INDIANAPOLIS — The last time there were this many college basketball fans in Indianapolis in the month of March was in 2019… one year before COVID-19 and two years before the NCAA Men’s Tournament played before empty stands.

“I think starting Wednesday this week we’ll have the Big Ten and that’s gonna cruise into town and really give us a nice boost and then we’re gonna feel it heavily next Thursday when it’s St. Patty’s Day coinciding with the first days of games in the NCAA Tournament,” said Brett Drescher, assistant general manager of the District Tap at the corner of Meridian Street and the newly christened Big Ten Boulevard, formerly known at Georgia Street. “We’re excited for this one to be fully open and getting all the crowds in here and enjoying the games.”

The 2020 Big Ten Men’s Tournament fouled out on the second day as the coronavirus began sweeping through teams and fans.

Last year brought the full NCAA tournament in a bubble to Indianapolis minus most of the crowds.

This year, social distancing and COVID-related restrictions have been scrapped and IMPD is preparing for downtown crowds like pre-pandemic as the Big Ten Women’s Tournament is leaving town and the Big Ten Men’s Championship arrives.

“We always expect big crowds to come on in because these teams travel really well,” said IMPD Homeland Security Commander Brian Mahone. “We’re gonna look at the max capacity of Gainbridge Fieldhouse and we’ll probably see crowds close to 17,000.”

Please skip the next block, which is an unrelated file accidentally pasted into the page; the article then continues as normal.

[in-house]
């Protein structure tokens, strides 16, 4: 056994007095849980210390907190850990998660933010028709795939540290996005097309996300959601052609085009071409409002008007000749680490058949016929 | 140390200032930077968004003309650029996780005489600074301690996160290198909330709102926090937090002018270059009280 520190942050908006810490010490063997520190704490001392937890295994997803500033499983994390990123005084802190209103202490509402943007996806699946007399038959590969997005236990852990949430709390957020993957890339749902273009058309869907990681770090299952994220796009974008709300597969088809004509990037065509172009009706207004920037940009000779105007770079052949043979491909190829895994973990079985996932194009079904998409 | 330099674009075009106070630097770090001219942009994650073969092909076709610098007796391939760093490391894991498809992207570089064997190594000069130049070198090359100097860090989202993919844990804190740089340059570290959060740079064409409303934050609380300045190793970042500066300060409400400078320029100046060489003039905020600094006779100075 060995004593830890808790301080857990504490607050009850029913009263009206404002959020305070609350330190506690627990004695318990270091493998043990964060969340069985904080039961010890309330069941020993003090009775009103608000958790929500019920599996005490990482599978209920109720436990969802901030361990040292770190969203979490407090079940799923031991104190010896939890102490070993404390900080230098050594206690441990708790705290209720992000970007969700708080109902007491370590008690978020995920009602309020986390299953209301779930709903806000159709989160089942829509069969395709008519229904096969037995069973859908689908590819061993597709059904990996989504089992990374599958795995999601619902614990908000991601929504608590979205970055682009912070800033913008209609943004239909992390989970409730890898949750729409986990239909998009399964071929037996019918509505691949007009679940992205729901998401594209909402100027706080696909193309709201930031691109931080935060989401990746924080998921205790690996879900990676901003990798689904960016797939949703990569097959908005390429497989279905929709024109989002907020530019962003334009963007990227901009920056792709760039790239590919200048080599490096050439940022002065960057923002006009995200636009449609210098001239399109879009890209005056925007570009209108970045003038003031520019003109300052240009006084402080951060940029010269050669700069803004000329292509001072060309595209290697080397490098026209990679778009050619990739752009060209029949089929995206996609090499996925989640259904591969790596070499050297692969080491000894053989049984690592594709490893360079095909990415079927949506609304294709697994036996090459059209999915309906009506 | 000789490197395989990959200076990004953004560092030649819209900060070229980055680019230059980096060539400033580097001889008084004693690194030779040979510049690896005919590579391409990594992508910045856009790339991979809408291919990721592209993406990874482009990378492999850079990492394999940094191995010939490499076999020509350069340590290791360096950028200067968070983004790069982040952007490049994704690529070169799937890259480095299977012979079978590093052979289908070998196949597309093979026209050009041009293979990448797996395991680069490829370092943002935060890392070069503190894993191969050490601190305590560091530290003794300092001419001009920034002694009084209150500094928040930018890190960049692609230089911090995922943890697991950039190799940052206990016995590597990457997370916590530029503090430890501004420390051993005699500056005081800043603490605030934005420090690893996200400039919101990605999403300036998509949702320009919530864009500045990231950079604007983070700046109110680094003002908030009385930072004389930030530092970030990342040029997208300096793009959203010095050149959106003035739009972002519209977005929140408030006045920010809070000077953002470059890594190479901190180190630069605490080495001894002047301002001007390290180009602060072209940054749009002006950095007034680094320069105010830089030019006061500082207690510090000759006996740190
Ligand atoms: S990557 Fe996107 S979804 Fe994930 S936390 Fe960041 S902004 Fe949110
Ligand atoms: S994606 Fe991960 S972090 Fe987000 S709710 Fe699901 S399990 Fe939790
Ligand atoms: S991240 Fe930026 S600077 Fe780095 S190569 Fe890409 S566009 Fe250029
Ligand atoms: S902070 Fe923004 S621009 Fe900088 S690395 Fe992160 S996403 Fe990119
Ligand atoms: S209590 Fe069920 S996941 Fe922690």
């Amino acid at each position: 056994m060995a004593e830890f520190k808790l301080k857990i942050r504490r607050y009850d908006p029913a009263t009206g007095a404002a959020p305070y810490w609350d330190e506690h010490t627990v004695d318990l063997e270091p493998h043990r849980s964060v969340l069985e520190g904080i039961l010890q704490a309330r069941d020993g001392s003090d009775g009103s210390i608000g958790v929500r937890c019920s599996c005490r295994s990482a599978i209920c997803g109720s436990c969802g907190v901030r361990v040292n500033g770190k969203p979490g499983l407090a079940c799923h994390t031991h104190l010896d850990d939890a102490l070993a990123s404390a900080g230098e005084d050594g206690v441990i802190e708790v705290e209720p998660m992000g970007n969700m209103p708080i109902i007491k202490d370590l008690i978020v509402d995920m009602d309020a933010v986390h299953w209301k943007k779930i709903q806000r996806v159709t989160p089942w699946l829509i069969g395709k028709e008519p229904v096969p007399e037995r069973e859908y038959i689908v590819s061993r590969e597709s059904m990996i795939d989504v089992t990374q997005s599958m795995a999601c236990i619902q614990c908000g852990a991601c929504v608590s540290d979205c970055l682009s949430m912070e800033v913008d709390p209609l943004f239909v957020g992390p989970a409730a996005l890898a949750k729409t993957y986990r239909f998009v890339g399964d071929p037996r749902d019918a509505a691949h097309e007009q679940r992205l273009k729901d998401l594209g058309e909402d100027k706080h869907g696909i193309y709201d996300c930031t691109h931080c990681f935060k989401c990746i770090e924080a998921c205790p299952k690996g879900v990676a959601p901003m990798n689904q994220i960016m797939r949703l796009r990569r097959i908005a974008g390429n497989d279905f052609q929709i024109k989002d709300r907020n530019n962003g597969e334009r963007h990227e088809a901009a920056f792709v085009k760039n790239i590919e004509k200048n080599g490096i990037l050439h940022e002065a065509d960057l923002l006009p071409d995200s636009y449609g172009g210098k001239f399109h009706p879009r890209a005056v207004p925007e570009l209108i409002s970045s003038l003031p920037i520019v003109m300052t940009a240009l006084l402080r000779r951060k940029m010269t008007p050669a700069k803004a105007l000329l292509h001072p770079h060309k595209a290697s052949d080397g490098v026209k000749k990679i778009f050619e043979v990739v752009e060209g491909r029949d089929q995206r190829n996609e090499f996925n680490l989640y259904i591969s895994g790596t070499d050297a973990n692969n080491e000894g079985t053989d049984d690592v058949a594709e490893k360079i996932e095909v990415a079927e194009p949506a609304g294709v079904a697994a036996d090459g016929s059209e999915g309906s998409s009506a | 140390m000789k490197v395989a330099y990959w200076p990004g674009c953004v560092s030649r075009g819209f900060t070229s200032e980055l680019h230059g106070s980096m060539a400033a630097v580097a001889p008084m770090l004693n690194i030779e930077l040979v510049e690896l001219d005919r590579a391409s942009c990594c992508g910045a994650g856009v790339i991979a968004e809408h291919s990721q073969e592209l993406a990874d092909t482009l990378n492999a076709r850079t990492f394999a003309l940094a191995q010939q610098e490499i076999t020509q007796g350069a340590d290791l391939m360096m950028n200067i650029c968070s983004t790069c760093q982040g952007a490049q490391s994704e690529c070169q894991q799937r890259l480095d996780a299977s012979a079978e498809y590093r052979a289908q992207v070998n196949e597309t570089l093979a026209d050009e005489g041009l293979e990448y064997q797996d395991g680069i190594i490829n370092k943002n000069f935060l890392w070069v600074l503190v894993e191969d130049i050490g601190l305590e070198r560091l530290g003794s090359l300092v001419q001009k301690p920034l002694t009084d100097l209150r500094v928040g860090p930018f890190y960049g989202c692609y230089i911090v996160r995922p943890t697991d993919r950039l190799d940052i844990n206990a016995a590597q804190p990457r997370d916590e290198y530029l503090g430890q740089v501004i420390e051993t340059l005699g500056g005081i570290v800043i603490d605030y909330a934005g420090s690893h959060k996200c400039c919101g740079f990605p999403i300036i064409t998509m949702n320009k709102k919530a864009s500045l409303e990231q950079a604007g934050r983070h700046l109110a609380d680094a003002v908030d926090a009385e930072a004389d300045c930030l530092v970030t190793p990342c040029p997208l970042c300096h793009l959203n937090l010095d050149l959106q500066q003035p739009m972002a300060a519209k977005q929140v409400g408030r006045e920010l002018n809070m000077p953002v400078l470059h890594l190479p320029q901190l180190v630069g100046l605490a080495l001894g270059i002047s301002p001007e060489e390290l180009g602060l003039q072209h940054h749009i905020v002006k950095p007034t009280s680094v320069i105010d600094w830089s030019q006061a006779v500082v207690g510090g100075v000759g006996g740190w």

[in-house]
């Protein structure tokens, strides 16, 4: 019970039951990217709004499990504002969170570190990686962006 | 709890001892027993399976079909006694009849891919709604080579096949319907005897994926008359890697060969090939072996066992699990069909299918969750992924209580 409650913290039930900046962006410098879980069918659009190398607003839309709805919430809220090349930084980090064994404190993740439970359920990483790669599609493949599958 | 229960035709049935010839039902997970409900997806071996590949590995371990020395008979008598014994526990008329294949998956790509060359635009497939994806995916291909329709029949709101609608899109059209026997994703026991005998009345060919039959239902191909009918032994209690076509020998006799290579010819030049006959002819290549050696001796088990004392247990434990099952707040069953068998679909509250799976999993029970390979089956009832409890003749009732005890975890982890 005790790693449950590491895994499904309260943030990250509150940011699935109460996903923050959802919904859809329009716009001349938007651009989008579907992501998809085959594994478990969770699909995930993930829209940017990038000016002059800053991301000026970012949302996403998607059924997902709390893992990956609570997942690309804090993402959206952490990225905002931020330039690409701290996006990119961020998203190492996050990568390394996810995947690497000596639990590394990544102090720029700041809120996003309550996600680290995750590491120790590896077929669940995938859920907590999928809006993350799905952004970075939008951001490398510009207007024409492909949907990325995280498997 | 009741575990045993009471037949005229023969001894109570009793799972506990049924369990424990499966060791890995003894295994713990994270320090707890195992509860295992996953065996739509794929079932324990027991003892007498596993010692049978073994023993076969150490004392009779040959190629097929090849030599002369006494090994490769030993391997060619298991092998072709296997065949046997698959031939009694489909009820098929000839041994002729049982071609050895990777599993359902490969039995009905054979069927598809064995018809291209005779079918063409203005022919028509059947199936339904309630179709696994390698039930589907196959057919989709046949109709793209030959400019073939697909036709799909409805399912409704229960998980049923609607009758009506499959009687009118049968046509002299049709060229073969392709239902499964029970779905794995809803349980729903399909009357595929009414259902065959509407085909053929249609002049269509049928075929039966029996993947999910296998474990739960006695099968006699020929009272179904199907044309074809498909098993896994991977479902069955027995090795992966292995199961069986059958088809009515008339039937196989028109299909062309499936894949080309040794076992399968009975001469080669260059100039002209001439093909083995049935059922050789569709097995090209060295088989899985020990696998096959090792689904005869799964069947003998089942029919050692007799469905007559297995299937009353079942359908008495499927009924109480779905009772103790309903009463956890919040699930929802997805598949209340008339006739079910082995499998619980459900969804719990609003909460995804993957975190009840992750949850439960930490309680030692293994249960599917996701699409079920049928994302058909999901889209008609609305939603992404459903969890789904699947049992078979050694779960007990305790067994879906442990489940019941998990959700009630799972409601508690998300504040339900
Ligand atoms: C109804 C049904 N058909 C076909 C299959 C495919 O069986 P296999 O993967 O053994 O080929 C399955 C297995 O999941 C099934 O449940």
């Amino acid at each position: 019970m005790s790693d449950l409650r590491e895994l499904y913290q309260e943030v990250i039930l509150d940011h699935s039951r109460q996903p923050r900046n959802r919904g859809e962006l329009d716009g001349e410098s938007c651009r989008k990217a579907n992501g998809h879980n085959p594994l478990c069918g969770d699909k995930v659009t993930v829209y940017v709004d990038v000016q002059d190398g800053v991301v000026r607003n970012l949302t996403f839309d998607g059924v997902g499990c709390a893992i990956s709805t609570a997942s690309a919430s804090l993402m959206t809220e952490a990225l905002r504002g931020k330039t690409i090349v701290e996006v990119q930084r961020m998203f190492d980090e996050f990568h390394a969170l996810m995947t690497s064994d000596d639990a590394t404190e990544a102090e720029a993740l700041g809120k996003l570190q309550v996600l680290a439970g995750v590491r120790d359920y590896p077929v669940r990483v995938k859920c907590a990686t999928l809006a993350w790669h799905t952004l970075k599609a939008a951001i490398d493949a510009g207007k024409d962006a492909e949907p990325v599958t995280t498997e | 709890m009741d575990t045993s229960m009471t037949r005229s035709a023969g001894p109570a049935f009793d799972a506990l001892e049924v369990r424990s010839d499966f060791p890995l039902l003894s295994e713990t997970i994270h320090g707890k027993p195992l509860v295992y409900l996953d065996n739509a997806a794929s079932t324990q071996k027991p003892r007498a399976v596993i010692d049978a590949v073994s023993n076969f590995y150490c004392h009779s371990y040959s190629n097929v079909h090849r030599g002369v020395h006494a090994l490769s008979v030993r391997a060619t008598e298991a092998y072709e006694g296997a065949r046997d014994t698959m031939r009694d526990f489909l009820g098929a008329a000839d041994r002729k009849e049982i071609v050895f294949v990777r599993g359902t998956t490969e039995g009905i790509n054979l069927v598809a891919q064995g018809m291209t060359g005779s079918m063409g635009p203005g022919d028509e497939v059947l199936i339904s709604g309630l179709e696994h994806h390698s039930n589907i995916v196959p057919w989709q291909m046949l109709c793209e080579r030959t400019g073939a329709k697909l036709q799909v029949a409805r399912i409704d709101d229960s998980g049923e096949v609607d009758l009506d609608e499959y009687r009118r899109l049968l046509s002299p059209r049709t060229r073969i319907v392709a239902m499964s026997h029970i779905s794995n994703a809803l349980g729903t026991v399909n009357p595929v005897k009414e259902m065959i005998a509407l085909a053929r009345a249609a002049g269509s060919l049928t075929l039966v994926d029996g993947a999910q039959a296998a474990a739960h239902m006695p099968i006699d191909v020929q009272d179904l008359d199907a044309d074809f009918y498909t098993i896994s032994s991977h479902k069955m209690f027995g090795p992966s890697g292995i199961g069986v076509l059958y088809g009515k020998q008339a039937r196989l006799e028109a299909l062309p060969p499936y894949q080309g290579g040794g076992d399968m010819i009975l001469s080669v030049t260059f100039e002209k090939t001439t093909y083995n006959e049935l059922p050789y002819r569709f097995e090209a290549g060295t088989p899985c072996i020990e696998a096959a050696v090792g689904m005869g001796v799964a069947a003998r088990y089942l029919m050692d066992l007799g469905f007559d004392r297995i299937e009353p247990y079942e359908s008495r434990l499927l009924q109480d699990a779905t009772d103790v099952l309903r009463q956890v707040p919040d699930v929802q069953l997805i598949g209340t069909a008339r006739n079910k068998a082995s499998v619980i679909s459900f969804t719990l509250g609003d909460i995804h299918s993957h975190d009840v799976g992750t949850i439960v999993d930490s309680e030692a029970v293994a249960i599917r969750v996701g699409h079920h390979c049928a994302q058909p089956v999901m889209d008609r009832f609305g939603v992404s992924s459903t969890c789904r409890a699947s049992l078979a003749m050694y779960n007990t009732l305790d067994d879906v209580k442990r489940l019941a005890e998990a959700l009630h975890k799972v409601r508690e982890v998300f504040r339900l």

Mahone said IMPD will follow typical big event protocols when it comes to staffing downtown, especially the South Meridian Bar District that has been plagued with late-night weekend violence the past few years.

“We’ll have extra officers down there in the area because we are expecting fans for the Big Ten,” he said. “We usually have a posture we put in for the weekend when the crowds get busy downtown anyway so we’ll just kind of buffer that up for the fans that are coming in for basketball.”

Indiana Sports Corp predicts multiple NCAA tournaments and championships to add up to $30 million to the Indianapolis economy this month.

Drescher expects to fill every seat at the bar and at the tables at District Tap over the next 12 days.

“We had a limited staff last year but now that we’ve opened back up, we’re getting events back in town. We’re full blast. We’ve got everybody. We’re all hands on deck so that’s a great thing for the staff,” he said. “It’s looking right now like it’s all systems go as far as moving forward.”